All early Chevrolet Corvette factory exhaust manifolds are cast iron. Since the manifolds are cast, the actual casting number and date are raised above the actual surface of the part. Most casting numbers are visible when the manifold is installed on the engine. The casting number location and casting date location will vary from year to year and sometimes manifold to manifold. Some manifolds will not carry a casting date at all. Small block manifolds do not carry a year designation. 2" outlet small block manifolds will have a casting date, while most 2 1/2" outlet manifolds do not have a casting date. There were two types of manifolds being cast for Corvette, the first from the Flint, Michigan built engines, which were cast in Saginaw, Michigan. All small block Corvettes used these manifolds. The second type was cast at the Tonawanda Engine plant and all Corvette big block engines used these manifolds. The big block manifolds will be discussed and identified in the second installment of this article.
The camshaft is the one part of the internal combustion engine, which has the most bearing on how that engine will operate. The basic function of the camshaft is to control the timing, the length, the speed, and the height of the intake and exhaust valve openings inside the cylinder head. The camshaft in all Chevrolet engines is located within its own bearing chamber below the cylinder head face and above the oil pan rails. There have been some minor changes in rear camshaft bearing face design, but for the most part the camshaft has remained the same from 1955-82. It is important to verify which type of block, rear bearing face and camshaft bearing you need before you invest in a camshaft.
This article will focus on the different types of Corvette trim Tags that were used from 1955-1982. There were numerous changes over that period and we hope to cover the majority of those changes in this article. We will cover the rear differentials in brief detail to point out the specific differences that exist.
The 1969 Mustang used six different tire types, with the types based upon the original engine equipment that was ordered on each particular car. The base 6-cylinder and 302 cars used a C78x14” tire as standard equipment. An E78x14” tire could be ordered optionally on any of the 6-cylinder or 302 cars, while also being standard equipment on the 351 and 390 equipped cars. The 302, 351 and 390 equipped cars could also be ordered with an optional E70x14” Wide Oval. These E70x14” Wide Oval tires were also only available optionally on the 428 and GT Equipment Group cars. An optional F70x14” Wide Oval was again offered for 1969, this time as optional equipment on the 302, 351,390,428 and GT Equipment Group cars. The FR70x14” Wide Oval Radial ply tires made their second appearance in 1969 as optional equipment on the 302, 351,390,428 and GT Equipment Group cars. The 185-R14” Radial ply was now discontinued and a new F70x14” Fiberglas belted tire was now mandatory equipment on the 428 Cobra Jet cars. The last tire that was available on the 1969 Mustang was the F60x15” tire, which was the standard and only tire available on the Boss 302 and Boss 429 cars.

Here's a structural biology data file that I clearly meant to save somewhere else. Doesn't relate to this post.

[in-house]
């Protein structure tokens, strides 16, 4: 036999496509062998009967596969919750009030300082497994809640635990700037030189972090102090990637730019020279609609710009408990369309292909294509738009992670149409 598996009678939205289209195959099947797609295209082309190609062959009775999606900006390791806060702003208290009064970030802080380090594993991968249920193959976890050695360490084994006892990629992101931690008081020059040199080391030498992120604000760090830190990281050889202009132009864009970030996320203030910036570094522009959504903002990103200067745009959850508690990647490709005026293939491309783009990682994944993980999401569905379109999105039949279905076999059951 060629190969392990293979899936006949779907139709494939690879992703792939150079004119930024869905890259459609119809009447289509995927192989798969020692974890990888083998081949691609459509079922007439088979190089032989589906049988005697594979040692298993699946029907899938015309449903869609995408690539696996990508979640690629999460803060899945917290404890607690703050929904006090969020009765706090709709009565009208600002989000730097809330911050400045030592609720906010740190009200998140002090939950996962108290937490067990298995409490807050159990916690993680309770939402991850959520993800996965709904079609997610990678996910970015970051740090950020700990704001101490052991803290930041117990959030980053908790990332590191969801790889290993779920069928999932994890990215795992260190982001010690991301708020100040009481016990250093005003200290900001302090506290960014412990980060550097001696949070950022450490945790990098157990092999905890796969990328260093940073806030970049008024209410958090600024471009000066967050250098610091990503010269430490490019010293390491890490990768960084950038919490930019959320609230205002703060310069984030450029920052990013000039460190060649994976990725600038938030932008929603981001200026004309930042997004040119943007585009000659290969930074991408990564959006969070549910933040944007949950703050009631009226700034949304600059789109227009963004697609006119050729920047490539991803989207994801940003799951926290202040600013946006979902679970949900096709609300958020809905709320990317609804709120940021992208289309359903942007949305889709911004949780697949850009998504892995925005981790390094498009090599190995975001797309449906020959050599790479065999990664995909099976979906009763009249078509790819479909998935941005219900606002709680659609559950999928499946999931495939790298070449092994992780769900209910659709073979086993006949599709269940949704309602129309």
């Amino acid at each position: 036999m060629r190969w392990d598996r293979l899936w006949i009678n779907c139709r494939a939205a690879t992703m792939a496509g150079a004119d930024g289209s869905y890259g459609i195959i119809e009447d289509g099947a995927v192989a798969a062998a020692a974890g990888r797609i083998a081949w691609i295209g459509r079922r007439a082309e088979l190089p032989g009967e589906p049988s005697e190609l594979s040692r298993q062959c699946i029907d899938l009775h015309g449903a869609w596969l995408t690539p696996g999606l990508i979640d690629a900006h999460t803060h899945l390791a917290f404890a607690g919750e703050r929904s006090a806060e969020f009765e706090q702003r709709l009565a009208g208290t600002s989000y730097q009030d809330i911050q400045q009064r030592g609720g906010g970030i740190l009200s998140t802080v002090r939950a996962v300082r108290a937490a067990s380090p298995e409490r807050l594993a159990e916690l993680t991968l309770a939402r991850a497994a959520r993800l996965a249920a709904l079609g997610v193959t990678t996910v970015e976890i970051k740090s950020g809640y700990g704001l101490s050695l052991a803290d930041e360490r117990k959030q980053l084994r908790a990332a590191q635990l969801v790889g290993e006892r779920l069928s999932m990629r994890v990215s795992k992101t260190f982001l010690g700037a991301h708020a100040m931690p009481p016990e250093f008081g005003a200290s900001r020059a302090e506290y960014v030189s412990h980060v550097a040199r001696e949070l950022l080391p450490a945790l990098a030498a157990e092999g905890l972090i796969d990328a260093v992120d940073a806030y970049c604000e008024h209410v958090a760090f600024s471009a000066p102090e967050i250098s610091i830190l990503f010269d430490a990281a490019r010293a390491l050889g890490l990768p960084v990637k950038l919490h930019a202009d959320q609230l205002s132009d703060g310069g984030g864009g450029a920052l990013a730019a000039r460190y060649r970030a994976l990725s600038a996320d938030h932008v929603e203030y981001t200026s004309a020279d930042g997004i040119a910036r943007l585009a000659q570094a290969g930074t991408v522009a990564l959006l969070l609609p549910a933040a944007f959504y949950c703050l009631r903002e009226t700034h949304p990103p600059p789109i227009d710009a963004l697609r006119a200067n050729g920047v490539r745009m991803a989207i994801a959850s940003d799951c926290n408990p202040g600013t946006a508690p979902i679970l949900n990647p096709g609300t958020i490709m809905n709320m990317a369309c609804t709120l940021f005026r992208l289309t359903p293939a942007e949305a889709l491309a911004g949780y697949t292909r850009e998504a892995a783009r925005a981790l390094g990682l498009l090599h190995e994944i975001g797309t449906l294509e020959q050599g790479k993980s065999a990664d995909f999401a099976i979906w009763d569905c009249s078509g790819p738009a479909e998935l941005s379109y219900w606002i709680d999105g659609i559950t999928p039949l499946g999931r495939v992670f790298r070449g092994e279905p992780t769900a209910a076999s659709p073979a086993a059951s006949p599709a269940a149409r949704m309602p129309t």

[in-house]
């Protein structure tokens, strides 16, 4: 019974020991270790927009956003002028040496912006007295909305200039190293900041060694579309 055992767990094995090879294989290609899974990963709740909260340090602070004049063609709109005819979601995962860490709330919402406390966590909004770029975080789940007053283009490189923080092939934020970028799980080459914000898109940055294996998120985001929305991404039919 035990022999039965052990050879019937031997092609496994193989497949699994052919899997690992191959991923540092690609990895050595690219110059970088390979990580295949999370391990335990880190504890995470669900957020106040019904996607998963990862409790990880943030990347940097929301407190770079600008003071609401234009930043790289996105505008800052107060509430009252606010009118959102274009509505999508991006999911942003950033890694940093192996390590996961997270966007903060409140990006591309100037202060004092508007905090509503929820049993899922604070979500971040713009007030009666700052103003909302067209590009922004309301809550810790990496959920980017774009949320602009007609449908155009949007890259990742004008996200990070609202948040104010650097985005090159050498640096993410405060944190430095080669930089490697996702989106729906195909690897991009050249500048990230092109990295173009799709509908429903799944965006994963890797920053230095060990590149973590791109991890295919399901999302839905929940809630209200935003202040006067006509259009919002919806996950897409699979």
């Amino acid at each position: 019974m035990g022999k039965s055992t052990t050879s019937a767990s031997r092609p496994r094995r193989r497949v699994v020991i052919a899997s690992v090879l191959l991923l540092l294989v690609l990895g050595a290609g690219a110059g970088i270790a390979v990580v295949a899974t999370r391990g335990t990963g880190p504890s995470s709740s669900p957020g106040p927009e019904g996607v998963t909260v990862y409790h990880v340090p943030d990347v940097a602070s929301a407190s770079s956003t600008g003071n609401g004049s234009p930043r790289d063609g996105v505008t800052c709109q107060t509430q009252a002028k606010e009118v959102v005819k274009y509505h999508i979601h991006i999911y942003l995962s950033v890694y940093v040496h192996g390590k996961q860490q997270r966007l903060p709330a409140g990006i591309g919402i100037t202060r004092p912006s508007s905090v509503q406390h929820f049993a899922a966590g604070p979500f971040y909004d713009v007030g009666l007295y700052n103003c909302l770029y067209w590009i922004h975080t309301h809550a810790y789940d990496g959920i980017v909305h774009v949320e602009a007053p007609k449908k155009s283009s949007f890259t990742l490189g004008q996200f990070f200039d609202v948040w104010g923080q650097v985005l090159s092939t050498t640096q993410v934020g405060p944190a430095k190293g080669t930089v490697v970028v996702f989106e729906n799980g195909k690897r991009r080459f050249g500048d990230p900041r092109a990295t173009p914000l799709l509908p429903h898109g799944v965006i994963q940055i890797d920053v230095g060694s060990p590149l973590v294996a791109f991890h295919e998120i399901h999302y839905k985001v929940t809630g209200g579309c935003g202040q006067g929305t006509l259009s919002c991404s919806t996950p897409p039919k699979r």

The job of determining what wheels and tires are correct for your vintage Mustang can be sometimes overwhelming to the restorer. Finding an original NOS (New Old Stock) tire, or even a full set of four plus a spare for the early Mustangs can be next to impossible, even when considering of the existence of the many Mustang suppliers across the United States. While there still may be some original tires that can be found in old tire warehouses, swap meets or in large car parts collections, the chances of finding NOS tires is getting more slim as time marches on. Wheels are much easier to find in the more common or standard sizes since some were also used on other Ford model lines. Whether you are looking for tires or wheels or both for your classic Mustang, you shouldn’t have to look far... if you know what to look for and why. Let’s discuss the tires first.
The interior of your classic Mustang is very important to the overall look and drivability of your car over the long haul. The 1964-73 Mustang restoration market has been flooded for some time with an abundance of parts for almost every part of the car, including the interior as well. Many times a Mustang restorer will not know what is available due to the changing marketplace and newer, better reproduction parts becoming available all the time. One thing to keep in mind before you start to replace your car’s interior is what you plan to do with the car. If you just plan to build the car for your enjoyment, don’t worry about buying parts that will be acceptable reproductions for judging purposes. If you plan to show the car on a judging field against other cars, make sure you buy reproduction parts that are accepted by the club or show that will judge the car on a regular basis. With this thought process in mind, you won’t invest a lot of time and money into the interior and then find out you should have used different parts to begin with. Let’s research what is available for the 1964-73 Mustang interior and hopefully we will find some answers to your questions.